Here goes: If a loan requires a propety to be owner-occupied, can that mean a partial owner? If so, can a loan applicant deed a small ownership interest to a renter, (say, 1 percent) record it in the public record and, at the same time, receive a quit claim deed back from the renter. Once the tenant leaves the property, the owner can then record the quit claim and extinguish the tenant’s interest. I read about a similiar situation in a course.

Is this doable and is it ethical in your great minds? Trying desparately to be creative –

Brad…if you’re out there, read this - Posted by Tyler

Posted by Tyler on April 16, 1999 at 19:45:33:

I hate throw fuel on a fire that I’m happy has died down, but I couldn’t resist proving a point.

I hope that by reading Pipers post, you will understand the difference between a “technique” that is ethicly wrong and illegal, and one that is not. (Hence, the DOS argument)

In this particualar response, Piper speaks for many of us who would never think of doing something as suggested. In many ways you could relate it to the DOS, in that “the bank might never know”. The difference is that one is wrong and one is not.

Hopefully you will see just how unsleazy and repulsive Pipers ethics really are–as well as the rest of us who truly understand the difference between right and wrong.


I might add … As a former loan agent - Posted by David(Ca)

Posted by David(Ca) on April 16, 1999 at 15:43:41:

I was told by more than one lender that they periodically do “Quality Control Audits”, where they randomly pick a loan packge that has already closed and research EVERYTHING. Including things like your tax returns directly from the IRS (remember that form you signed at closing allowing them to get a copy of your tax returns directly from the IRS) and yes, owner occupancy.

You don’t have to be in default, or in any way suspicious, it can be RANDOM.

By the way, my broker at the time showed us agents the law where it said a loan agent could get 5 years in prision for simply coaching a borrower how to cheat on a federally related loan. “Federally related” isn’t just FHA and VA, it includes FNMA and Freddie Mac as well.

I personally don’t think very many people get caught, but the penalties are high, very high. I guess you have to ask yourself if 1/2% percent reduction in interest rate is worth the risk. If so, your bolder than me.

There are easier ways to make money.


Re: “Tell lender its owner occupied” - Posted by Bill Gatten

Posted by Bill Gatten on April 16, 1999 at 14:08:05:


Good answer.

A year or so ago I was sitting in the waiting room of a Re/Max office, thumbing through their company magazine when my eye caught an article about an attorney who was up against a large fine and imprisonment for Lender Fraud. It appears that the innocuous litte “Owner-Occupied” box on his loan app had been checked, and that he never occupied the property.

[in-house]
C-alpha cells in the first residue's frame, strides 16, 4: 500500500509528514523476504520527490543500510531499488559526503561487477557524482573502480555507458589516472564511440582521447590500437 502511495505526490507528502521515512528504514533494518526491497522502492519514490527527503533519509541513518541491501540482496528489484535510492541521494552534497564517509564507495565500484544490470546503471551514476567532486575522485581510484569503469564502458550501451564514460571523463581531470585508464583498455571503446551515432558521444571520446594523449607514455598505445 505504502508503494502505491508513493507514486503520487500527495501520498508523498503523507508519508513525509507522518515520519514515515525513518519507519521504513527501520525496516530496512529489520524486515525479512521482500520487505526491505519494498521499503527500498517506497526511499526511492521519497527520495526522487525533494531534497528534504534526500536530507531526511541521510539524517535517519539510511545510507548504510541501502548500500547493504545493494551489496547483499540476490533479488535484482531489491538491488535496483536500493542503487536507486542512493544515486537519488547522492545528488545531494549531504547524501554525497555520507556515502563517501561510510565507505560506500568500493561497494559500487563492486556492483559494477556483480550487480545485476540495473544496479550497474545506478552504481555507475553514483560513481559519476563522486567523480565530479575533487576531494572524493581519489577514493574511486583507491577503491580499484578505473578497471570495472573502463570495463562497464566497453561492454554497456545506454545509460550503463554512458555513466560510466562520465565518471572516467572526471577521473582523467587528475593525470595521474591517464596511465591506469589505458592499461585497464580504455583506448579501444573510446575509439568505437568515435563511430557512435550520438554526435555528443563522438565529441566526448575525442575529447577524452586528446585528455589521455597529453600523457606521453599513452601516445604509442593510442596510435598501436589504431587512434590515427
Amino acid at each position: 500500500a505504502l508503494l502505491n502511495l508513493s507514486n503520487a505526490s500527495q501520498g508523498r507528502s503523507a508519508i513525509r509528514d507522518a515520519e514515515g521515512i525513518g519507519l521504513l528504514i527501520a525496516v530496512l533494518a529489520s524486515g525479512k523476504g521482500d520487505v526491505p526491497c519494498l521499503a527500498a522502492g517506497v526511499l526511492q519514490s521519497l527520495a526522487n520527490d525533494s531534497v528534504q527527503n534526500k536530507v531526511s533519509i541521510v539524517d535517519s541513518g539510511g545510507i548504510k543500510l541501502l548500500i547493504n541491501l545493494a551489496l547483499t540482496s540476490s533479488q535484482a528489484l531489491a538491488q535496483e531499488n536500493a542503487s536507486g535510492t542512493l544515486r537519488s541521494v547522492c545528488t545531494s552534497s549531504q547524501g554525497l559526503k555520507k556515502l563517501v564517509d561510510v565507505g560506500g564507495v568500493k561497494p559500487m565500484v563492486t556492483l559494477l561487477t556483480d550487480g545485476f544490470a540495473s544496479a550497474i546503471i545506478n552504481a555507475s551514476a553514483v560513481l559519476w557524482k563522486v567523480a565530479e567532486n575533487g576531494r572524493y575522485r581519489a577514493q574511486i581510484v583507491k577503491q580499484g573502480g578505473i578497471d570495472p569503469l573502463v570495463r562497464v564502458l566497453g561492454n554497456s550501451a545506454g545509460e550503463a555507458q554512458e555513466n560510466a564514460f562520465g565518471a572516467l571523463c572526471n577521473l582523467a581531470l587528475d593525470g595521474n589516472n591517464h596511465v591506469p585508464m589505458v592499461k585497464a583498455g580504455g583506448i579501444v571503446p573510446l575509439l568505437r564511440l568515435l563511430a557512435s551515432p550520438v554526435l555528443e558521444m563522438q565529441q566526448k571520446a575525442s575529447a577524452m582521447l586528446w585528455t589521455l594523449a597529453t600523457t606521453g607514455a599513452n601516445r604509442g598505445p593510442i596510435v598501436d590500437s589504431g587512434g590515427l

The article said he had tried to blame the check mark on the loan agent, pointing out that it was marked in pencil, and that the rest of the form had been filled out in ink. However, the same mark myteriously appeared on his copies. His signing was demed, therefore, constructive evidence of his acceptance of it.

I don’t recall whether he actually went to jail or not (though he may have); however, such teensy weensy little check marks can mess REAL-UP (as it were) the less than “pure of heart” investor.

Another article about a year or so ago appearing in…um… that big national newspaper (whose name I can’t think of at the moment… aging brain cells popping like toadstool spores these days), was a full-page article about Lender Fraud. It pointed out that banks are ever more dilligently and steadfastly going after fraudulent and misleading applicants without mercy: and that their efforts will be escalating in coming years.

Would I ever again check that little box to get a better rate? Nooooo. Has my pen ever accidentally slipped, checking it off by mistake and causing me to get a better interest rate? OK…well…I’ll get back to you on that.


Hello??? Anyone Home?? - Posted by JPiper

Posted by JPiper on April 17, 1999 at 17:09:43:

It’s hard to tell whether your sickness is now exceeding your ignorance…or vice versa. In either case, this is a topic regarding owner-occupied loans, not DOS clauses. You might try reading before you type next time.


Re: “Tell lender its owner occupied” - Posted by JPiper

Posted by JPiper on April 17, 1999 at 24:57:53:


I think your question provides the answer. If the loan is an owner-occupied loan, then the owner is supposed to occupy. If this were the case there wouldn’t be a renter. Some of the more recent loans require owner occupancy for one year unless circumstances arise which prevent this, and unless prior written approval is obtained from the lender. On these loans after one year you may rent the property.

Is such a clause legally enforceable? I don’t know?.it’s a question in my mind.

Owner-occupied by the way refers to the borrower, not to a second individual who you deeded an interest to and who is not on the loan.